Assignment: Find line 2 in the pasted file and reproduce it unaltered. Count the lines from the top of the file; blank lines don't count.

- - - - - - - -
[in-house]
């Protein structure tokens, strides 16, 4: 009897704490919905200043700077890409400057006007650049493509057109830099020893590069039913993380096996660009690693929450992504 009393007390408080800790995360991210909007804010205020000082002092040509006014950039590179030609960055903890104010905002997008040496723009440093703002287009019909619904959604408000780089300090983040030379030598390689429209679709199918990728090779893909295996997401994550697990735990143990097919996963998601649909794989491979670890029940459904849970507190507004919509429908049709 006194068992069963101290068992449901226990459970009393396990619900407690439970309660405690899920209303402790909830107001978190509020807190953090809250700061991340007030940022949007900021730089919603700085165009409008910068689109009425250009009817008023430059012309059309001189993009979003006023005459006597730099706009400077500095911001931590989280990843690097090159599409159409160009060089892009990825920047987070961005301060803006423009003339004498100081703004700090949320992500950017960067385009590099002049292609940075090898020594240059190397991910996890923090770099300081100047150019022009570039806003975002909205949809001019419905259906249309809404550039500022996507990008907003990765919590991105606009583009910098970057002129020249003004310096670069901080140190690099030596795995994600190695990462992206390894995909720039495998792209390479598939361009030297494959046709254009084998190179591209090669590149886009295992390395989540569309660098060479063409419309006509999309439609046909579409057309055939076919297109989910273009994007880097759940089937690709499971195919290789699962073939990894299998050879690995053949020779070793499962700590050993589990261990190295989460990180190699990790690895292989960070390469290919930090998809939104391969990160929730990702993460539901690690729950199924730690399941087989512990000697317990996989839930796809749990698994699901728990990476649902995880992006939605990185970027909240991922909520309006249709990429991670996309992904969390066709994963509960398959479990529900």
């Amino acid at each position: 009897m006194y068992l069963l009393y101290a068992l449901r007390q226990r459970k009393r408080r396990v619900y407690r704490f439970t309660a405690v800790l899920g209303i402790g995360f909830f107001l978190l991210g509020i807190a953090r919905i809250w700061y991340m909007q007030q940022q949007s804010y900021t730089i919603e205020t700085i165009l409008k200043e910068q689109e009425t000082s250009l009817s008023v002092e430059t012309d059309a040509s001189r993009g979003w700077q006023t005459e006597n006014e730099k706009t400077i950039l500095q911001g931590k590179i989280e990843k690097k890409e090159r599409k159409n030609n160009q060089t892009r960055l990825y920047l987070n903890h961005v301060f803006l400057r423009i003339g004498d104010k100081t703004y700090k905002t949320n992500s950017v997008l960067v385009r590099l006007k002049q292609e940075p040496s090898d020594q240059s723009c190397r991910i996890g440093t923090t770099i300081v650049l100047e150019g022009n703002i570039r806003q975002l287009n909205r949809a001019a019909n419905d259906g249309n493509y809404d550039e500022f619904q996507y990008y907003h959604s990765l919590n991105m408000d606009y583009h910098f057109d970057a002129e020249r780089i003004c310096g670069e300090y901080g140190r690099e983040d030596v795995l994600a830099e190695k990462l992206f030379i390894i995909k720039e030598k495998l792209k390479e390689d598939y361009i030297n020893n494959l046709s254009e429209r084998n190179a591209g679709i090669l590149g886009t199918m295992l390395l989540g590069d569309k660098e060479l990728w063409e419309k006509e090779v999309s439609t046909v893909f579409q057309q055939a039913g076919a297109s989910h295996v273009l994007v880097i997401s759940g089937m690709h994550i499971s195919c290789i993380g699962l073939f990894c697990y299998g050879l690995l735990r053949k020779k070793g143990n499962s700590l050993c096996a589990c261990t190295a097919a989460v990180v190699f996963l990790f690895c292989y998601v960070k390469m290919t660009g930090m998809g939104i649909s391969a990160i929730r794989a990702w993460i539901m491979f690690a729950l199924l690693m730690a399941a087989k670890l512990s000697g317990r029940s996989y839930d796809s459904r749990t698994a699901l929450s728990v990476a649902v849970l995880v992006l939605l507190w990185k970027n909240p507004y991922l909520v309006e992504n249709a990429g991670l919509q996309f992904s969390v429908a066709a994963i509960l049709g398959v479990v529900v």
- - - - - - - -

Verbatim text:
């Protein structure tokens, strides 16, 4: 009897704490919905200043700077890409400057006007650049493509057109830099020893590069039913993380096996660009690693929450992504 009393007390408080800790995360991210909007804010205020000082002092040509006014950039590179030609960055903890104010905002997008040496723009440093703002287009019909619904959604408000780089300090983040030379030598390689429209679709199918990728090779893909295996997401994550697990735990143990097919996963998601649909794989491979670890029940459904849970507190507004919509429908049709 006194068992069963101290068992449901226990459970009393396990619900407690439970309660405690899920209303402790909830107001978190509020807190953090809250700061991340007030940022949007900021730089919603700085165009409008910068689109009425250009009817008023430059012309059309001189993009979003006023005459006597730099706009400077500095911001931590989280990843690097090159599409159409160009060089892009990825920047987070961005301060803006423009003339004498100081703004700090949320992500950017960067385009590099002049292609940075090898020594240059190397991910996890923090770099300081100047150019022009570039806003975002909205949809001019419905259906249309809404550039500022996507990008907003990765919590991105606009583009910098970057002129020249003004310096670069901080140190690099030596795995994600190695990462992206390894995909720039495998792209390479598939361009030297494959046709254009084998190179591209090669590149886009295992390395989540569309660098060479063409419309006509999309439609046909579409057309055939076919297109989910273009994007880097759940089937690709499971195919290789699962073939990894299998050879690995053949020779070793499962700590050993589990261990190295989460990180190699990790690895292989960070390469290919930090998809939104391969990160929730990702993460539901690690729950199924730690399941087989512990000697317990996989839930796809749990698994699901728990990476649902995880992006939605990185970027909240991922909520309006249709990429991670996309992904969390066709994963509960398959479990529900």